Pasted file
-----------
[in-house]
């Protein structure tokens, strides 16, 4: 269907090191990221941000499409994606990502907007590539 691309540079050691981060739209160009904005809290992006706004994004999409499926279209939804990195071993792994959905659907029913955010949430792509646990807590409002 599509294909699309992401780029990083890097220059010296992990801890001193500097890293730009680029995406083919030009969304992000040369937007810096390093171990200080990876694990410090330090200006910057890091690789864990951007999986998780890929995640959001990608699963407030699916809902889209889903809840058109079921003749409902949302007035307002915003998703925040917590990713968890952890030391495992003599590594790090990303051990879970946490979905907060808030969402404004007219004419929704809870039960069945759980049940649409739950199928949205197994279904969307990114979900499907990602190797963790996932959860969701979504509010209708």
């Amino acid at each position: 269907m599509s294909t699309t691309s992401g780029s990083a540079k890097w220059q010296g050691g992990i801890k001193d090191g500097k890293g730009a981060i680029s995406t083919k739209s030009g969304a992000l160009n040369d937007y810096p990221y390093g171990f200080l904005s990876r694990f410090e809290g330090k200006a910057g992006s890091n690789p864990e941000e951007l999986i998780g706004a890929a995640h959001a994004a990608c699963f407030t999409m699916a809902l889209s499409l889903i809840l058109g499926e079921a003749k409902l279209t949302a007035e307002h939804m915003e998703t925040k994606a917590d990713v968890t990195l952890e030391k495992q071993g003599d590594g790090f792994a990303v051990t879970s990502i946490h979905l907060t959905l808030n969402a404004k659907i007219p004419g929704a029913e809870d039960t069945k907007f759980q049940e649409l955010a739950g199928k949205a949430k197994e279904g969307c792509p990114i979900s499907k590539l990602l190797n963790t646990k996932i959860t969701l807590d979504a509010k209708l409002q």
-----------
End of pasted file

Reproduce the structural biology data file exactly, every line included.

[in-house]
């Protein structure tokens, strides 16, 4: 269907090191990221941000499409994606990502907007590539 691309540079050691981060739209160009904005809290992006706004994004999409499926279209939804990195071993792994959905659907029913955010949430792509646990807590409002 599509294909699309992401780029990083890097220059010296992990801890001193500097890293730009680029995406083919030009969304992000040369937007810096390093171990200080990876694990410090330090200006910057890091690789864990951007999986998780890929995640959001990608699963407030699916809902889209889903809840058109079921003749409902949302007035307002915003998703925040917590990713968890952890030391495992003599590594790090990303051990879970946490979905907060808030969402404004007219004419929704809870039960069945759980049940649409739950199928949205197994279904969307990114979900499907990602190797963790996932959860969701979504509010209708």
């Amino acid at each position: 269907m599509s294909t699309t691309s992401g780029s990083a540079k890097w220059q010296g050691g992990i801890k001193d090191g500097k890293g730009a981060i680029s995406t083919k739209s030009g969304a992000l160009n040369d937007y810096p990221y390093g171990f200080l904005s990876r694990f410090e809290g330090k200006a910057g992006s890091n690789p864990e941000e951007l999986i998780g706004a890929a995640h959001a994004a990608c699963f407030t999409m699916a809902l889209s499409l889903i809840l058109g499926e079921a003749k409902l279209t949302a007035e307002h939804m915003e998703t925040k994606a917590d990713v968890t990195l952890e030391k495992q071993g003599d590594g790090f792994a990303v051990t879970s990502i946490h979905l907060t959905l808030n969402a404004k659907i007219p004419g929704a029913e809870d039960t069945k907007f759980q049940e649409l955010a739950g199928k949205a949430k197994e279904g969307c792509p990114i979900s499907k590539l990602l190797n963790t646990k996932i959860t969701l807590d979504a509010k209708l409002q």